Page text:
A HISTORY OF THIS PLACE
Anglicans have been worshiping in Grafton since 1842 from a wooden church to a now almost complete Cathedral building the Clarence Valley has a rich Anglican heritage
The first stage of Grafton Cathedral was completed during the episcopacy of Bishop Turner. The new Cathedral was opened and dedicated on 25 July 1884.
It was designed by John Horbury Hunt, a sometimes controversial architect, whose other work in Northern New South Wales includes:
Christ Church Cathedral, Newcastle
St. Peter's Cathedral, Armidale
White family mansion "Booloominbah", now part of the University of New England and
"Trevenna" currently occupied by that institution's Vice-Chancellor.
His forte was building in brick, influenced by English country houses.
The Cathedral Close consists of the area in which is located the Cathedral, the Cathedral Parish Centre, the Ministry Centre, the Bookshop, the Clarence Valley Anglican School Junior campus (formerly The Cathedral School), as well as several residences including the Deanery, Bishopsholme and other houses previously used as clergy residences.
The oldest building in the Close is the most northerly red brick cottage facing Duke Street. The building was constructed around 1856 and restored in 1984. It is currently used by the Parish clergy for their offices and is known as the Ministry Centre.
The cottage next to the Ministry Centre was built circa 1891 only a few years after the Cathedral. Like its neighbour, it was restored in 1984. This cottage known as "Greenway Cottage", currently houses the Cathedral's Music department with an office for the Director of Music, choir rehearsal room and choir robing room.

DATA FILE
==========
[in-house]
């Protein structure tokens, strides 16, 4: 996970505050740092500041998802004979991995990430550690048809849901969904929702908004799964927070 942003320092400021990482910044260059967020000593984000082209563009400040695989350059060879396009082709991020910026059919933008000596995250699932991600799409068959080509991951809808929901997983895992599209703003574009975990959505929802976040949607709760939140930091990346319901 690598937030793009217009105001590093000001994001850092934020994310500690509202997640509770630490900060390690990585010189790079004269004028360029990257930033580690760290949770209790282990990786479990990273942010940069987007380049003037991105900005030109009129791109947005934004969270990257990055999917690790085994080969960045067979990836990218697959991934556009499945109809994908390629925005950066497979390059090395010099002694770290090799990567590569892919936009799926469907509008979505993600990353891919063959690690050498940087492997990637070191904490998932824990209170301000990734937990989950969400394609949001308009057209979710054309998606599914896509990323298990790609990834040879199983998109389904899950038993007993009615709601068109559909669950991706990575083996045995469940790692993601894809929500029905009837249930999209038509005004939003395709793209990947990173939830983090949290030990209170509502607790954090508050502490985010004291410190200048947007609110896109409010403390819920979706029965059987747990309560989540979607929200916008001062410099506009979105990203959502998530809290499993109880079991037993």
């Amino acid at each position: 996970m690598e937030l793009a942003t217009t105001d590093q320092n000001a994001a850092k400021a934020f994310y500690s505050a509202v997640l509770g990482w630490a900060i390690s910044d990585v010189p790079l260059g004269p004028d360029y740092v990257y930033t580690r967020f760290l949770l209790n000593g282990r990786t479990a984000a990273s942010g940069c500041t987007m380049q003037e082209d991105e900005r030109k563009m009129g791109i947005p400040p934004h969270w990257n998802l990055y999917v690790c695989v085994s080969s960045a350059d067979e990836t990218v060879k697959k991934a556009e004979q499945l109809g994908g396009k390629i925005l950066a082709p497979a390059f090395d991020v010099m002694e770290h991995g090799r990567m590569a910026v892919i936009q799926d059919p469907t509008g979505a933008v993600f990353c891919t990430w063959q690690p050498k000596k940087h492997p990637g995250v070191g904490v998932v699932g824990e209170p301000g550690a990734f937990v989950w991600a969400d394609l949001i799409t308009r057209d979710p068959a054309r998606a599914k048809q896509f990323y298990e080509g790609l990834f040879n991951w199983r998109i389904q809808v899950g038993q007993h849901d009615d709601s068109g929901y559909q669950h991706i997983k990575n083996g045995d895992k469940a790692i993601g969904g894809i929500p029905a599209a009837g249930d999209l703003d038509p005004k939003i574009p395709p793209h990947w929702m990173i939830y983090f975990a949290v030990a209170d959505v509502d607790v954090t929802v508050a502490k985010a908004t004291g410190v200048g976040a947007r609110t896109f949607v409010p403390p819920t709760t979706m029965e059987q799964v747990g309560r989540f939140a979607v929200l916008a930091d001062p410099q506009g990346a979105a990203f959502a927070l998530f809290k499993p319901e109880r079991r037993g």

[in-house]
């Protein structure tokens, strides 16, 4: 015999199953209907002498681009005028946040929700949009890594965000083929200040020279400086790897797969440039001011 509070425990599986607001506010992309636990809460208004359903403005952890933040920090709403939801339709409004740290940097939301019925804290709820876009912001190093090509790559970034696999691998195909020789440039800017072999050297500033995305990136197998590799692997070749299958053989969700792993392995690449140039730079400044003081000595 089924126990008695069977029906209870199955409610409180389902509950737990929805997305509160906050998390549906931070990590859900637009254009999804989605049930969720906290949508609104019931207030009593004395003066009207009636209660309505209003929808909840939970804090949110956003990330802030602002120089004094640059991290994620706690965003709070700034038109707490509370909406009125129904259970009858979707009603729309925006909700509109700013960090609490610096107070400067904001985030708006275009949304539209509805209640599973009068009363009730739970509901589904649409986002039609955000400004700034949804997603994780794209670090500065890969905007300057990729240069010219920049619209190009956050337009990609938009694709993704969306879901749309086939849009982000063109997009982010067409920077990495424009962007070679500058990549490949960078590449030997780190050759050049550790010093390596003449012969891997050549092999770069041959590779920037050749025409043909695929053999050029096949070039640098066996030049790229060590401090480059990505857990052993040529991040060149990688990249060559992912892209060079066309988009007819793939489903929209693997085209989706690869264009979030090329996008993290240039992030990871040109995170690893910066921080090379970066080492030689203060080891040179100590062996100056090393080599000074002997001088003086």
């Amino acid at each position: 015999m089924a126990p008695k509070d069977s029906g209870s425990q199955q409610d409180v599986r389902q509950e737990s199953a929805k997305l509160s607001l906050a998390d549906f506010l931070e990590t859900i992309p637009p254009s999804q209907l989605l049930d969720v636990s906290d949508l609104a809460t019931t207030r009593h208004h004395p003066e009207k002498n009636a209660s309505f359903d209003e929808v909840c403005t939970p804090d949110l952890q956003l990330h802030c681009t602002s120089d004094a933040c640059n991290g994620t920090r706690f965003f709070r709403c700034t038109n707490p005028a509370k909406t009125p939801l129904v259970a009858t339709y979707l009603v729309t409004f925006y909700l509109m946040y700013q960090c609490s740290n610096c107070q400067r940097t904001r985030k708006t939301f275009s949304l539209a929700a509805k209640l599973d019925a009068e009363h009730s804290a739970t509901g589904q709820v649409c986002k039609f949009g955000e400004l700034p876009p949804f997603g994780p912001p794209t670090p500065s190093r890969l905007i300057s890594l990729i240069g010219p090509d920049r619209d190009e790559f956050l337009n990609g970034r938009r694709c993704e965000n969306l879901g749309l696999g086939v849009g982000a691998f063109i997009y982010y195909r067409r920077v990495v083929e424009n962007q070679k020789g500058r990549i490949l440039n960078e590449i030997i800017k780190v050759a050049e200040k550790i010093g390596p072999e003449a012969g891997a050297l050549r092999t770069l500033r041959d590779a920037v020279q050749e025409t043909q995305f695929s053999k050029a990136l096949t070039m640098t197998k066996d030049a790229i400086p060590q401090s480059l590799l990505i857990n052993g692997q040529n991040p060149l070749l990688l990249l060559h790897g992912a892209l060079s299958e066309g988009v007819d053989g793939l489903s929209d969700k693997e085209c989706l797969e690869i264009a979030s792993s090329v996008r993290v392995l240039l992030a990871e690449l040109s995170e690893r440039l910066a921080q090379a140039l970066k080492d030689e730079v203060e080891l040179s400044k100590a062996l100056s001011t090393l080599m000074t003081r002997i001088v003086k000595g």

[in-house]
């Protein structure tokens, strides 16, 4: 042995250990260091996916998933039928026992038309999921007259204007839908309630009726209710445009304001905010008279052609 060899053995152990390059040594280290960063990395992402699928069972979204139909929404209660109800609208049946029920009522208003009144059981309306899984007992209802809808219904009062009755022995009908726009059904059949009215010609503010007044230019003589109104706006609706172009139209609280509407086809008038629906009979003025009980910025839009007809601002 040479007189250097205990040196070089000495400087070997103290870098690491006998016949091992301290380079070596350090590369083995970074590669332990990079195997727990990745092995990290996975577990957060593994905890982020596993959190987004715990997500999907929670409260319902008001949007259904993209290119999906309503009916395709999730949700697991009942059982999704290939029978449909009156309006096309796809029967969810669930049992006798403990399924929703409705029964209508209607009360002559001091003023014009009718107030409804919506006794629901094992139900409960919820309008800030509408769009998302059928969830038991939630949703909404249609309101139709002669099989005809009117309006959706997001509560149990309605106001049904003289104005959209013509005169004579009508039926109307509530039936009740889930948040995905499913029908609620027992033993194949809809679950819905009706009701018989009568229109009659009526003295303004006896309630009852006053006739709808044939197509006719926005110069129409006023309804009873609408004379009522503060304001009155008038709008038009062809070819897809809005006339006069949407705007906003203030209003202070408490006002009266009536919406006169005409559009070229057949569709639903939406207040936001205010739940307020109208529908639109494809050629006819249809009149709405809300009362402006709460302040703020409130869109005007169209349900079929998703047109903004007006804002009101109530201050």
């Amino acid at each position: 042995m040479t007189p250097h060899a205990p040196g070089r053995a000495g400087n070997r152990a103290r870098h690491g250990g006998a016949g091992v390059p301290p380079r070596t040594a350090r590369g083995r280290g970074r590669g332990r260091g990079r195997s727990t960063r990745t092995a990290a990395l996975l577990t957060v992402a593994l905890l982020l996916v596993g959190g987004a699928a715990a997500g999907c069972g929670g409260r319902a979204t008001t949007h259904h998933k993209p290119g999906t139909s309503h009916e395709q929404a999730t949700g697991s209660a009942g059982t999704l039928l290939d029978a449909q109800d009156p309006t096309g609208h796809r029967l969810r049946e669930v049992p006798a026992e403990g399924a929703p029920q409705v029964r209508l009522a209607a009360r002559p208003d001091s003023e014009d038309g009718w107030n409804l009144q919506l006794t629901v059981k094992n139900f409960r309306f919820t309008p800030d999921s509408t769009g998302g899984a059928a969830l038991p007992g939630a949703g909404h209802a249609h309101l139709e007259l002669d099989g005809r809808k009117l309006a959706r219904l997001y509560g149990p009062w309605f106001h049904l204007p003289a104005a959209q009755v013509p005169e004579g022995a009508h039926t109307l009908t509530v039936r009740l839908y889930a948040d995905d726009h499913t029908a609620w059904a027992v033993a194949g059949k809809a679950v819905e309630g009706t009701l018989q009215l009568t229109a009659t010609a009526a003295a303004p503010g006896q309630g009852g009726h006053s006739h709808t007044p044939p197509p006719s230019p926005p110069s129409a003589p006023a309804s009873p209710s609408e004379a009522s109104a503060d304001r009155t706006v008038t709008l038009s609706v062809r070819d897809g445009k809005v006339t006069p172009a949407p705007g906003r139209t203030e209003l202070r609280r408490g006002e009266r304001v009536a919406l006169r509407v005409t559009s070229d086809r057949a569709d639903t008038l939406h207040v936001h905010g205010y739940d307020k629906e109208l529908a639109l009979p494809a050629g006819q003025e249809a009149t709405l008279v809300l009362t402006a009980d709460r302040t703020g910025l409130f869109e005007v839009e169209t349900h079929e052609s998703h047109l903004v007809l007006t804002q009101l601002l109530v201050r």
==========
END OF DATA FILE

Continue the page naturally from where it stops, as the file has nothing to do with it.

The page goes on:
Hunt Hall, also designed by Horbury Hunt was completed in 1890. Adjoining the hall is the Cathedral Parish Centre, completed in 1976 and incorporating the Parish Office, a kitchen area and The Edwards Hall (in lieu of a chapter house). The bell tower was moved from its original site near the first church when the new Cathedral was opened in 1884.
The imposing multi-storied Clarence Valley Anglican School, Junior campus (formerly The Cathedral School) was built in 1954 initially as a Youth and Synod Centre. In 1962 an extension was added for the Bishop's Registry. In 1998 the building was leased to establish The Cathedral School, and the Bishop's Registry moved to commercial premises further down Victoria Street.
The Deanery was built in 1872. At one time it would have overlooked the original wooden church which was built in 1854, situated closer to the street corner and demolished in 1900. A stone marker topped by a metal cross (inside the school grounds) marks the site of the original Anglican Church building in Grafton.
The Registrar's residence, McWilliam Lodge, built around 1910 and renovated in 1991, was named after the first registrar of the Diocese. Bishopholme is also situated atop the river bank and was completed in 1924. Both houses have sweeping views of the river.
The side of the Close facing the Clarence River provides views across to South Grafton and a pleasant walk west along the levee. Indications of flood heights show why the river has been an integral part of the City's and indeed the Church's history from the earliest days.
Two timber Californian bungalows on the northern side of Victoria Street which previously served as homes for the Parish Clergy and staff were constructed during the 1920s and renovated in the 1980s. These properties are now privately owned.